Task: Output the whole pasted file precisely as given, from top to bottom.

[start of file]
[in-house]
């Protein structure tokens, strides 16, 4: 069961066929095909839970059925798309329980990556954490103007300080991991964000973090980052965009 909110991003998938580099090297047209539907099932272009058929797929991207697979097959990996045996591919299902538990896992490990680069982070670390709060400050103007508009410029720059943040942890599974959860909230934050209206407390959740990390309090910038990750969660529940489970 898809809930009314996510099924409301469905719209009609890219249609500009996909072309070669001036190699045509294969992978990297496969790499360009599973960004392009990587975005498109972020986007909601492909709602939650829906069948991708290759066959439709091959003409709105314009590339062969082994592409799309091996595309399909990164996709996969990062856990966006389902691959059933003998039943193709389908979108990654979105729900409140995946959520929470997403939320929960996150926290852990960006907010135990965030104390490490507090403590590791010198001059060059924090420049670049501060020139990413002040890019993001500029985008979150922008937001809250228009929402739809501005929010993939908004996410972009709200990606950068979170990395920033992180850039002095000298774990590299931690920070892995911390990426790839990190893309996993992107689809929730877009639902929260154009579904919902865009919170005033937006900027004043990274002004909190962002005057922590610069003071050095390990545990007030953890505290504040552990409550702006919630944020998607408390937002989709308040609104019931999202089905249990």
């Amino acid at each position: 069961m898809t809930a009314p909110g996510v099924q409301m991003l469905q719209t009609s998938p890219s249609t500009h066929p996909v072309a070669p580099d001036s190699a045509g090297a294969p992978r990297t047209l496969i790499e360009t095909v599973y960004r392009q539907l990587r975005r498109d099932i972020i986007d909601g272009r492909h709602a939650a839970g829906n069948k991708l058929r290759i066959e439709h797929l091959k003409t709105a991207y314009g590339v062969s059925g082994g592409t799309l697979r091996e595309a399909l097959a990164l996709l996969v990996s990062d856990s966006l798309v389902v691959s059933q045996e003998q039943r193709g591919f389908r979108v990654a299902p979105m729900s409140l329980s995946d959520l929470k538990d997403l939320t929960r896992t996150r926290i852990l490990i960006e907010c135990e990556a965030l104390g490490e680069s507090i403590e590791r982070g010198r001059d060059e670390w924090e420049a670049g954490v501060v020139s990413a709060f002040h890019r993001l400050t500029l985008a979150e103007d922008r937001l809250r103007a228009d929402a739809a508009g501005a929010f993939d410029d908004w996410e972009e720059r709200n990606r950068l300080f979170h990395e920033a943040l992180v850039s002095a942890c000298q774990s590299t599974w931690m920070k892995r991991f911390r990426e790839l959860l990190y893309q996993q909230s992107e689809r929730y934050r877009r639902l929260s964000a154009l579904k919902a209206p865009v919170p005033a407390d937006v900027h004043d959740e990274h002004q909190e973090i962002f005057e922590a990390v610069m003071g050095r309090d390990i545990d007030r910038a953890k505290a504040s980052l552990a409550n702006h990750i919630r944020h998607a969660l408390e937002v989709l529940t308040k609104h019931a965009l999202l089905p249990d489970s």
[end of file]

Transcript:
[in-house]
């Protein structure tokens, strides 16, 4: 069961066929095909839970059925798309329980990556954490103007300080991991964000973090980052965009 909110991003998938580099090297047209539907099932272009058929797929991207697979097959990996045996591919299902538990896992490990680069982070670390709060400050103007508009410029720059943040942890599974959860909230934050209206407390959740990390309090910038990750969660529940489970 898809809930009314996510099924409301469905719209009609890219249609500009996909072309070669001036190699045509294969992978990297496969790499360009599973960004392009990587975005498109972020986007909601492909709602939650829906069948991708290759066959439709091959003409709105314009590339062969082994592409799309091996595309399909990164996709996969990062856990966006389902691959059933003998039943193709389908979108990654979105729900409140995946959520929470997403939320929960996150926290852990960006907010135990965030104390490490507090403590590791010198001059060059924090420049670049501060020139990413002040890019993001500029985008979150922008937001809250228009929402739809501005929010993939908004996410972009709200990606950068979170990395920033992180850039002095000298774990590299931690920070892995911390990426790839990190893309996993992107689809929730877009639902929260154009579904919902865009919170005033937006900027004043990274002004909190962002005057922590610069003071050095390990545990007030953890505290504040552990409550702006919630944020998607408390937002989709308040609104019931999202089905249990």
């Amino acid at each position: 069961m898809t809930a009314p909110g996510v099924q409301m991003l469905q719209t009609s998938p890219s249609t500009h066929p996909v072309a070669p580099d001036s190699a045509g090297a294969p992978r990297t047209l496969i790499e360009t095909v599973y960004r392009q539907l990587r975005r498109d099932i972020i986007d909601g272009r492909h709602a939650a839970g829906n069948k991708l058929r290759i066959e439709h797929l091959k003409t709105a991207y314009g590339v062969s059925g082994g592409t799309l697979r091996e595309a399909l097959a990164l996709l996969v990996s990062d856990s966006l798309v389902v691959s059933q045996e003998q039943r193709g591919f389908r979108v990654a299902p979105m729900s409140l329980s995946d959520l929470k538990d997403l939320t929960r896992t996150r926290i852990l490990i960006e907010c135990e990556a965030l104390g490490e680069s507090i403590e590791r982070g010198r001059d060059e670390w924090e420049a670049g954490v501060v020139s990413a709060f002040h890019r993001l400050t500029l985008a979150e103007d922008r937001l809250r103007a228009d929402a739809a508009g501005a929010f993939d410029d908004w996410e972009e720059r709200n990606r950068l300080f979170h990395e920033a943040l992180v850039s002095a942890c000298q774990s590299t599974w931690m920070k892995r991991f911390r990426e790839l959860l990190y893309q996993q909230s992107e689809r929730y934050r877009r639902l929260s964000a154009l579904k919902a209206p865009v919170p005033a407390d937006v900027h004043d959740e990274h002004q909190e973090i962002f005057e922590a990390v610069m003071g050095r309090d390990i545990d007030r910038a953890k505290a504040s980052l552990a409550n702006h990750i919630r944020h998607a969660l408390e937002v989709l529940t308040k609104h019931a965009l999202l089905p249990d489970s």